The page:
How To Add Custom JNDI Resource Factory That Will Return Your Custom Object6 min read


This is legacy stuff, which means you either stuck somewhere or you are about to get stuck somewhere.

Am I right or am I right? 😀

The JNDI stuff is really confusing especially if you have not seen the younger architecture of the web. So, let’s talk about the earlier architecture and System Design where it was used.

Monolith Architecture

Mostly all of the legacy architectures are a monolith. They have a large code base with dependent modules. Here, the dependency that I’m referring to is not in the code terms but in the architecture terms.

For example – there is a server (host) where we are going to deploy all our applications. So, to deploy the JAVA application we need an application server like Tomcat.

The Java application will be deployed on the Tomcat server.

Monolith deployment architecture

Now, one tomcat instance is capable of running multiple application. In other words, multiple JAVA applications are deployed on a single tomcat instance running on the server.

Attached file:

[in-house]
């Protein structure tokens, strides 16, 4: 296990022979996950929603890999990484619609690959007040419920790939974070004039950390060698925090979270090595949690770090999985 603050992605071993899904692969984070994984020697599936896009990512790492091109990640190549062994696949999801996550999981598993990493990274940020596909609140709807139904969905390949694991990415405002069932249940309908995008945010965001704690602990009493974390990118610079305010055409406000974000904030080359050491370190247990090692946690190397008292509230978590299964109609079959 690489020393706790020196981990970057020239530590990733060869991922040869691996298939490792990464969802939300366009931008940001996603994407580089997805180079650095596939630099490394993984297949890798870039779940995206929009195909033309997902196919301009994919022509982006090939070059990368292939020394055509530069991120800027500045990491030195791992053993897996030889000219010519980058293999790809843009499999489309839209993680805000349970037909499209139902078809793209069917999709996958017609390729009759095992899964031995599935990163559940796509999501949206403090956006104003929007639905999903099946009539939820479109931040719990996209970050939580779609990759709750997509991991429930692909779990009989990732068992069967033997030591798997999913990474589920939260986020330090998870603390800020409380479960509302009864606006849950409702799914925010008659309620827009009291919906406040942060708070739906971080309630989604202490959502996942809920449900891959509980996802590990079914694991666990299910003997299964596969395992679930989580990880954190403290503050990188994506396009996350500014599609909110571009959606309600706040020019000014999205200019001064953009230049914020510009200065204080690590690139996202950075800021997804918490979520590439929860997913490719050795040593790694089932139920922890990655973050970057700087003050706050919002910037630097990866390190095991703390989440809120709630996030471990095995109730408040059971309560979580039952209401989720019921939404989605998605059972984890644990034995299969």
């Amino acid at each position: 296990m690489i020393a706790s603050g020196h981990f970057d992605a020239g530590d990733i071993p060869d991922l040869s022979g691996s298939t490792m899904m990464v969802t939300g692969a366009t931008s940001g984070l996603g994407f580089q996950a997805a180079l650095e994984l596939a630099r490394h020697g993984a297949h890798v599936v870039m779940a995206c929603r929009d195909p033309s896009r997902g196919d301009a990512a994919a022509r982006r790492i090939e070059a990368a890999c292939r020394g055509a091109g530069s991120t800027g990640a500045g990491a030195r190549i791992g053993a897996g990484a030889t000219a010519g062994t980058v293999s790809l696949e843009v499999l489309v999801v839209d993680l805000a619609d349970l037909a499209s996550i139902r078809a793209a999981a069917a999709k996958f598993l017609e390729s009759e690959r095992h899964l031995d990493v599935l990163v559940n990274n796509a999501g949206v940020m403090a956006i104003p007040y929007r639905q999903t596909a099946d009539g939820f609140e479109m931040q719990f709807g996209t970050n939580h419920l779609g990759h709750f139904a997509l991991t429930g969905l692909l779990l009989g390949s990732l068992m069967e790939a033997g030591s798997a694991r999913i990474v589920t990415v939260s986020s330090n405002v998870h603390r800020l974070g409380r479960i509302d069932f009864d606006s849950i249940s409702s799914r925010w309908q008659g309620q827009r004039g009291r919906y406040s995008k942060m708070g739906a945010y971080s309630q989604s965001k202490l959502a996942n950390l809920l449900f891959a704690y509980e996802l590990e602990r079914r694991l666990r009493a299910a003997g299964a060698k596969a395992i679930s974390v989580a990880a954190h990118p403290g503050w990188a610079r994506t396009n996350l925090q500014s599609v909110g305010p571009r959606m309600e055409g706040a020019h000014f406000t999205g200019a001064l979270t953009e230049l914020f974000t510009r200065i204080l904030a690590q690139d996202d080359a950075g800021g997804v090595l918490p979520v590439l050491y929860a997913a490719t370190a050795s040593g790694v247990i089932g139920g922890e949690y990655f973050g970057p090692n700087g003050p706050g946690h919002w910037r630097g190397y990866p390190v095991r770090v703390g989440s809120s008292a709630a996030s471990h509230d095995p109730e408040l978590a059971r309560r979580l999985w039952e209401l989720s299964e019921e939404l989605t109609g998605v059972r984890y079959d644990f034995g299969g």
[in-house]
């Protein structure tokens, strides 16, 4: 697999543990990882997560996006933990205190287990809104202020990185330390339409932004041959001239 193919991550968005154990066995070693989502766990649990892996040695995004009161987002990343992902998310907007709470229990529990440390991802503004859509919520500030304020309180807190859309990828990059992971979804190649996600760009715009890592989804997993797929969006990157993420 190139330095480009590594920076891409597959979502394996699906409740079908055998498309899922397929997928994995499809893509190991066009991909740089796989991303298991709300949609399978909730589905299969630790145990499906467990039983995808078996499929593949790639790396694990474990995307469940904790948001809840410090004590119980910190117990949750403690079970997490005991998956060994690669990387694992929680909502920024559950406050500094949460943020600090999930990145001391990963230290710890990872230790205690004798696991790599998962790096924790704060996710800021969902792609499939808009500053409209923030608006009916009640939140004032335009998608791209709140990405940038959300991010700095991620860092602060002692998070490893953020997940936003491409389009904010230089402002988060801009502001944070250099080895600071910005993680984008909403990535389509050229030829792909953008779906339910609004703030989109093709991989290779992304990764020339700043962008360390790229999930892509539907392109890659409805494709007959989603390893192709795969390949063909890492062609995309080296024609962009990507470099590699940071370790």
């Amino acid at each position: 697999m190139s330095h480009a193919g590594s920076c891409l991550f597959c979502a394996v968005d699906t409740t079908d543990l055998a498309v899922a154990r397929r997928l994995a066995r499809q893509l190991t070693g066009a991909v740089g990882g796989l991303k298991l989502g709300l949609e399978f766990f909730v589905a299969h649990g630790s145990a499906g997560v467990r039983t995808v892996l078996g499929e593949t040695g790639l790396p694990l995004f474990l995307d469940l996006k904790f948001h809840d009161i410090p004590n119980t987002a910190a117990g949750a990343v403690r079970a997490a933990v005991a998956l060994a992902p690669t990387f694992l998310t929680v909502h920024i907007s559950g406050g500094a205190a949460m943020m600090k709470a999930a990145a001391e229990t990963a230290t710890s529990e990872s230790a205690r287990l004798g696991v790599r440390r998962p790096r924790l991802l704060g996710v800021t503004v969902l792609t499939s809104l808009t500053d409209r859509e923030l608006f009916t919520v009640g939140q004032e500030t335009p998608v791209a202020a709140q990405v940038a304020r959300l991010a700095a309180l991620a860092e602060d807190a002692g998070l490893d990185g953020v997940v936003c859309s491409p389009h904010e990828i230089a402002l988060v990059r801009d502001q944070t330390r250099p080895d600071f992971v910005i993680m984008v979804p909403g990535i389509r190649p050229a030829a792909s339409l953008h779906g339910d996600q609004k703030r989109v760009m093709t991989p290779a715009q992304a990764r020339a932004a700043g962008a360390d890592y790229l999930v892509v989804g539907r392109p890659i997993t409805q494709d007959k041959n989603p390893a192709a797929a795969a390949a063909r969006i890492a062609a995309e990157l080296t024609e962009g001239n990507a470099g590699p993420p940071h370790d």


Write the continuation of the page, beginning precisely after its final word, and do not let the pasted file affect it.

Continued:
This is a monolith architecture for deploying the applications.

This is a common architecture I found across multiple organization with whom I have worked. It definitely has benefits but also has drawbacks.

And when drawbacks start to weight more than benefits, architects decided to move away from this architecture and started deploying single instances of application which is much easier to maintain and scale. This is what we know of as Microservices.

So, you get the idea, right?

Monolith can simply be referred to as one large unit consists of multiple application tied together tightly.

How Did JNDI Come Into The Big Picture

As you already know JNDI stands for Java Naming and Directory Interface. And this name perfectly suits what it does.

In a very simple definition, you can understand JNDI as a Dictionary that maintains the entries of the object against a literal string. So, that you can retrieve the object by calling its name. This mapping of a string with the object is called Binding. And a set of these binding is called Context.

Next time whenever you hear the word binding getting used in the JNDI context, you know what that means. It’s a simple mapping of String with the Object.

So, one more time in very simple and Java-style definition, you can look at it as a HashMap of String and Object (<String, Object>). Here string will be the name for the object and Object will the actual object that you put in there.

This explains the Naming and Directory part of the JNDI. So, where does the interface comes into the picture?